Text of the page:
On December 8, Attorneys General in 43 states and Washington D.C. reached a settlement agreement with Bristol-Myers Squibb over the misleading marketing of the drug Abilify. The company will pay out $19.5 million because of allegations that it engaged in unfair and deceptive trade practices when it marketed the drug. Complaints in the 43 states and D.C. led to the official charges and settlement and included claims that the company promoted the drug for the elderly, in spite of serious risks, and for unapproved uses in children.
Uses for Abilify
Bristol-Myers Squibb partnered with Otsuka Pharmaceuticals, the company that developed Abilify, to market it to patients and doctors. Abilify is a second generation antipsychotic with the generic name aripiprazole. It has been approved by the U.S. Food and Drug Administration (FDA) to treat serious mental illnesses that include psychotic episodes. These include schizophrenia and bipolar disorder, and other mental illnesses that cause symptoms severe enough to interfere with daily life.
Risks and Black Box Warning
Abilify comes with serious risks for certain patients, including children and the elderly. Specifically, elderly patients with symptoms psychosis related to dementia are at an increased risk of dying from a stroke. Young people, under the age of 24, are put at a greater risk of having suicidal thoughts or taking suicidal thoughts if given Abilify to treat serious depression.
The Charges and Settlement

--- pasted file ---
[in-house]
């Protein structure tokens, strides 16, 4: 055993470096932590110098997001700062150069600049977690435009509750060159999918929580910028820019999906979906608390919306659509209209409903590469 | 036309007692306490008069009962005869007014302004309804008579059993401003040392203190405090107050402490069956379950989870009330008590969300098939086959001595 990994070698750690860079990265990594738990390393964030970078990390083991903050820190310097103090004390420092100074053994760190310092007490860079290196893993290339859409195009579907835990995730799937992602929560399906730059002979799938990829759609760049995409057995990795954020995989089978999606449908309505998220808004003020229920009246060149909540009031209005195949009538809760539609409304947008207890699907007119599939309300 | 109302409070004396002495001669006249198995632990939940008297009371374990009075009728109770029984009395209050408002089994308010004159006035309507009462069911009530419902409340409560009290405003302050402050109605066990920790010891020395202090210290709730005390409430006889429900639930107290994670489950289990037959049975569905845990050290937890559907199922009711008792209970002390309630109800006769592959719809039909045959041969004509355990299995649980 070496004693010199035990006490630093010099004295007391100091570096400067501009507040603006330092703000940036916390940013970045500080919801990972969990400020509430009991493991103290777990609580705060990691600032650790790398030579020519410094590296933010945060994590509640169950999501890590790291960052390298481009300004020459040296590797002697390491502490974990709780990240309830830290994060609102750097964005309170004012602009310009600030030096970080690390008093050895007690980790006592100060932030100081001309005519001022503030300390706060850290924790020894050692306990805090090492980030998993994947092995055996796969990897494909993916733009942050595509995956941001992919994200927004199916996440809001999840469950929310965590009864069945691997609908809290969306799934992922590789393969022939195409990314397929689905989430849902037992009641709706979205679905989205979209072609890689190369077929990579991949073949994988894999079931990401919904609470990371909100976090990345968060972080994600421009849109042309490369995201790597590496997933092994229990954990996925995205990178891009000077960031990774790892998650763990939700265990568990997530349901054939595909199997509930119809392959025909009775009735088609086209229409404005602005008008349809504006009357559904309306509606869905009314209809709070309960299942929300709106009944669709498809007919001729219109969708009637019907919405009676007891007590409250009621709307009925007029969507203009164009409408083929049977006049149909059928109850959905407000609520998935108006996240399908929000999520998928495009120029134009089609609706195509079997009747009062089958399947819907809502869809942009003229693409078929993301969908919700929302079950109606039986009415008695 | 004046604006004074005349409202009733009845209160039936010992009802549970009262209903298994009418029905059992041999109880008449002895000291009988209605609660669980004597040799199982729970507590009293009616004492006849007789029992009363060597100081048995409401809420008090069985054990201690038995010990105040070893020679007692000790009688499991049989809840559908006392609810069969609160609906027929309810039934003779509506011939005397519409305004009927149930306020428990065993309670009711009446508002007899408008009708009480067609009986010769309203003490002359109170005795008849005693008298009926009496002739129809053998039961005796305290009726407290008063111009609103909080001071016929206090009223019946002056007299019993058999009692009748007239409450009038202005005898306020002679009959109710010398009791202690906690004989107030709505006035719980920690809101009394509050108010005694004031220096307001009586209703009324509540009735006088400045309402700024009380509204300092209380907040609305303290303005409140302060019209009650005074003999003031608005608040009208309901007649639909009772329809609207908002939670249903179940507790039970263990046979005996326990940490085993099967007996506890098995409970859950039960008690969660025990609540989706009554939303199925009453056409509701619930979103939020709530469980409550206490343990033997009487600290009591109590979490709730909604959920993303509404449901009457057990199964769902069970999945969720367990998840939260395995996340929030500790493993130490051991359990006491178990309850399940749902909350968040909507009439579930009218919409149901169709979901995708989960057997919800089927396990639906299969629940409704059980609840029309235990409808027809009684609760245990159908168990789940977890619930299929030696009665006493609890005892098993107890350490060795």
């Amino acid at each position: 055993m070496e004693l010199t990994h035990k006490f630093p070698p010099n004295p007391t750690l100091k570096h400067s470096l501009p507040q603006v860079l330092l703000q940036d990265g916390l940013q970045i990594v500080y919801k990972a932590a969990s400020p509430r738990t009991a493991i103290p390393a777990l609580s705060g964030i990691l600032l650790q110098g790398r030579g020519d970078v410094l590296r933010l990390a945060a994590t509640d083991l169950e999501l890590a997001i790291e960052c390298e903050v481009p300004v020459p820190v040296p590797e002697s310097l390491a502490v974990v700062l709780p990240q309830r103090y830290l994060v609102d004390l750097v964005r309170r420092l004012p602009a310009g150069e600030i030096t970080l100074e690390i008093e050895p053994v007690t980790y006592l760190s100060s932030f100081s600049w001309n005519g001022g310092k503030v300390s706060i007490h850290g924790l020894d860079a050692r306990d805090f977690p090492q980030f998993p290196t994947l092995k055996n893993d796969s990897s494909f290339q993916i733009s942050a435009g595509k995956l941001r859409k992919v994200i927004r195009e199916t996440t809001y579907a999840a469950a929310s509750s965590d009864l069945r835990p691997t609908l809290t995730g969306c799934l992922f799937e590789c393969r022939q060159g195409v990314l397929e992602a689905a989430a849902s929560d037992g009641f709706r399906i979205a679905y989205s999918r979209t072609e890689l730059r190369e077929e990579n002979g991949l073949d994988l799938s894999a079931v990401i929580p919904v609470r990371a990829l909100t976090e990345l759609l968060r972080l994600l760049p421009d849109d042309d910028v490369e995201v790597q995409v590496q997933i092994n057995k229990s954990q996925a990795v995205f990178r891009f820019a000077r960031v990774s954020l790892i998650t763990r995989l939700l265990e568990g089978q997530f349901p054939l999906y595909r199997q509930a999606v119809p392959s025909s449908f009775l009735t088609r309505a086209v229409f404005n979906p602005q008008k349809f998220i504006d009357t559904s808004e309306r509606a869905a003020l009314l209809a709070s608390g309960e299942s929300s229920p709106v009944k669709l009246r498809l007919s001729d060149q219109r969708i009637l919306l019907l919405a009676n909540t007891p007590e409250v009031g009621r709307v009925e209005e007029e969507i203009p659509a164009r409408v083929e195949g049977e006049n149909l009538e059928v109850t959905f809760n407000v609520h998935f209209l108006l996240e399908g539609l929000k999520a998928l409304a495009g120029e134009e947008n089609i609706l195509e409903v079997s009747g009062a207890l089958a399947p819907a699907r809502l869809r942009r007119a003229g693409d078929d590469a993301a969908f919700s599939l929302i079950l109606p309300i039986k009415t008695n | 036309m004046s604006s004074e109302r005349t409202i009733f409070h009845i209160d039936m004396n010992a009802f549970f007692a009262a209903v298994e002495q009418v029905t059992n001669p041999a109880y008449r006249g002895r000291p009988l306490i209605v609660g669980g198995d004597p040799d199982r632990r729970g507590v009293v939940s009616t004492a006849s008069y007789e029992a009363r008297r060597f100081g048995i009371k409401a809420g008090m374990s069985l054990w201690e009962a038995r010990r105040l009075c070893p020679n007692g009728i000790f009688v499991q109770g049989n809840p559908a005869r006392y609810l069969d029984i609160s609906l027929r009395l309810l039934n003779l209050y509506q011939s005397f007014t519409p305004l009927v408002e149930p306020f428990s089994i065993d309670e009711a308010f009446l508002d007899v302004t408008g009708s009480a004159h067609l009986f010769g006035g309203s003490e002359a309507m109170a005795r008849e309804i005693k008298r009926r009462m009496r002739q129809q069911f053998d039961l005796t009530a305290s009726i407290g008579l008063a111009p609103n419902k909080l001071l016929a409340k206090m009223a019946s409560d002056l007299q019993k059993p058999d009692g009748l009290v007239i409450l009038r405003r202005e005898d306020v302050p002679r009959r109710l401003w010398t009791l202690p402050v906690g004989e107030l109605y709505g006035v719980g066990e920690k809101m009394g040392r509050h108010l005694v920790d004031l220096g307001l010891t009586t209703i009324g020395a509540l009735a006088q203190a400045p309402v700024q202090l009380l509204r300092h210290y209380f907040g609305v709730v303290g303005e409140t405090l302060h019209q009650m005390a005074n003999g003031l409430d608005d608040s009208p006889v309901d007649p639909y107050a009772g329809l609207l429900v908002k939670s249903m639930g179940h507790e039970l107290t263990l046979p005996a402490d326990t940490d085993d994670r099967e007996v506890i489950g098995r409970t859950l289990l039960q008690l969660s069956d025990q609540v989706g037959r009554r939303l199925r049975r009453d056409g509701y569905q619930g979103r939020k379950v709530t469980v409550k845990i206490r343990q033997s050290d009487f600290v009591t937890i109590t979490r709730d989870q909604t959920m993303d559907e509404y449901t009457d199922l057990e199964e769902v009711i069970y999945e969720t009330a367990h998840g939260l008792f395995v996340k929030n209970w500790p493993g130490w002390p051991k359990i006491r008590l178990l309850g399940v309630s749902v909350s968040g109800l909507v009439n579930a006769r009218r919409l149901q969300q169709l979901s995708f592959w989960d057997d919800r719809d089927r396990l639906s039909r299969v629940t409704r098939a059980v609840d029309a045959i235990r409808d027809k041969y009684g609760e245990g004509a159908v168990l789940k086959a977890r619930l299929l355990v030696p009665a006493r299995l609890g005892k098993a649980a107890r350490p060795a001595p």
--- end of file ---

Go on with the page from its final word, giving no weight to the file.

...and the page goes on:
Abilify has proven to be a top seller for Otsuka and Bristol-Myers Squibb with more than $5 billion in sales in 2014 alone. Part of this success may be due to unethical marketing of the drug, a charge that ultimately led to the $19.5 million settlement. After the FDA announced the special risk that Abilify posed to certain elderly patients, Bristol-Myers Squibb failed to stop marketing to this population. They put elderly patients at risk by continuing to sell the drug to them in spite of known, serious risks.
The company was also accused of deceptive marketing to young people. The drug was promoted for use in children while downplaying the risk of suicide. The company has also been accused of promoting the drug for uses in children that have not been approved and for misrepresenting the risks of Abilify for children.
With the settlement reached, Bristol-Myers Squibb will have to pay $19.5 million which will be split between 43 states and the District of Columbia. The settlement included restrictions on how the drug is marketed in the future. The company has been strictly forbidden from misrepresenting the safety or effectiveness of Abilify when promoting it.
The multi-state settlement is not the first time Bristol-Myers Squibb had to pay for poor marketing choices. In 2007 the U.S. Department of Justice also accused the company of illegally marketing Abilify and forced it to pay a $515 million settlement. Additionally, the company faces multiple individual lawsuits filed by people claiming that Abilify caused them to develop addictive behaviors, particularly compulsive eating and gambling.
The current settlement is not the first one that Bristol-Myers Squibb has had to pay for Abilify and it may not be the last. Evidence is growing that the drug increases the risk of compulsive behaviors and the number of lawsuits over this side effect is also increasing.